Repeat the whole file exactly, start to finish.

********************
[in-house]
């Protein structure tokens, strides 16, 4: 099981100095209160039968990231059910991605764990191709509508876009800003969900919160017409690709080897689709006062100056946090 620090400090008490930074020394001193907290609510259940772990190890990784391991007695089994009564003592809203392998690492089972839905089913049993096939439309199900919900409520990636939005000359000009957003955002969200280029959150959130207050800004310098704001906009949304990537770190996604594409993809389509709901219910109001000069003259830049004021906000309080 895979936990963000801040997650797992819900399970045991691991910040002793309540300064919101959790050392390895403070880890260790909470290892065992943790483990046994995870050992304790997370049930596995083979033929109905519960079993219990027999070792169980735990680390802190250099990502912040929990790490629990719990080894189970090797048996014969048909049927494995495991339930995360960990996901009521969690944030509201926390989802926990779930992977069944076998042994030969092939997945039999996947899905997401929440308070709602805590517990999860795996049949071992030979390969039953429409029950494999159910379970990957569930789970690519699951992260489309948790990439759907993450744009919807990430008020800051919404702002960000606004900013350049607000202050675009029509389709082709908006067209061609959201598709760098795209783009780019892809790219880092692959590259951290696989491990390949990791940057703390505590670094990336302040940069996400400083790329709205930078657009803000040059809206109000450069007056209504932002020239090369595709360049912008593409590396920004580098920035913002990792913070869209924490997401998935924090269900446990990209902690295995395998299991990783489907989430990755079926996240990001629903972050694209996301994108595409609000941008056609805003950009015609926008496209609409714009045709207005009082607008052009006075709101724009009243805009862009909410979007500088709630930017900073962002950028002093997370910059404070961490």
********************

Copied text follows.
[in-house]
């Protein structure tokens, strides 16, 4: 099981100095209160039968990231059910991605764990191709509508876009800003969900919160017409690709080897689709006062100056946090 620090400090008490930074020394001193907290609510259940772990190890990784391991007695089994009564003592809203392998690492089972839905089913049993096939439309199900919900409520990636939005000359000009957003955002969200280029959150959130207050800004310098704001906009949304990537770190996604594409993809389509709901219910109001000069003259830049004021906000309080 895979936990963000801040997650797992819900399970045991691991910040002793309540300064919101959790050392390895403070880890260790909470290892065992943790483990046994995870050992304790997370049930596995083979033929109905519960079993219990027999070792169980735990680390802190250099990502912040929990790490629990719990080894189970090797048996014969048909049927494995495991339930995360960990996901009521969690944030509201926390989802926990779930992977069944076998042994030969092939997945039999996947899905997401929440308070709602805590517990999860795996049949071992030979390969039953429409029950494999159910379970990957569930789970690519699951992260489309948790990439759907993450744009919807990430008020800051919404702002960000606004900013350049607000202050675009029509389709082709908006067209061609959201598709760098795209783009780019892809790219880092692959590259951290696989491990390949990791940057703390505590670094990336302040940069996400400083790329709205930078657009803000040059809206109000450069007056209504932002020239090369595709360049912008593409590396920004580098920035913002990792913070869209924490997401998935924090269900446990990209902690295995395998299991990783489907989430990755079926996240990001629903972050694209996301994108595409609000941008056609805003950009015609926008496209609409714009045709207005009082607008052009006075709101724009009243805009862009909410979007500088709630930017900073962002950028002093997370910059404070961490």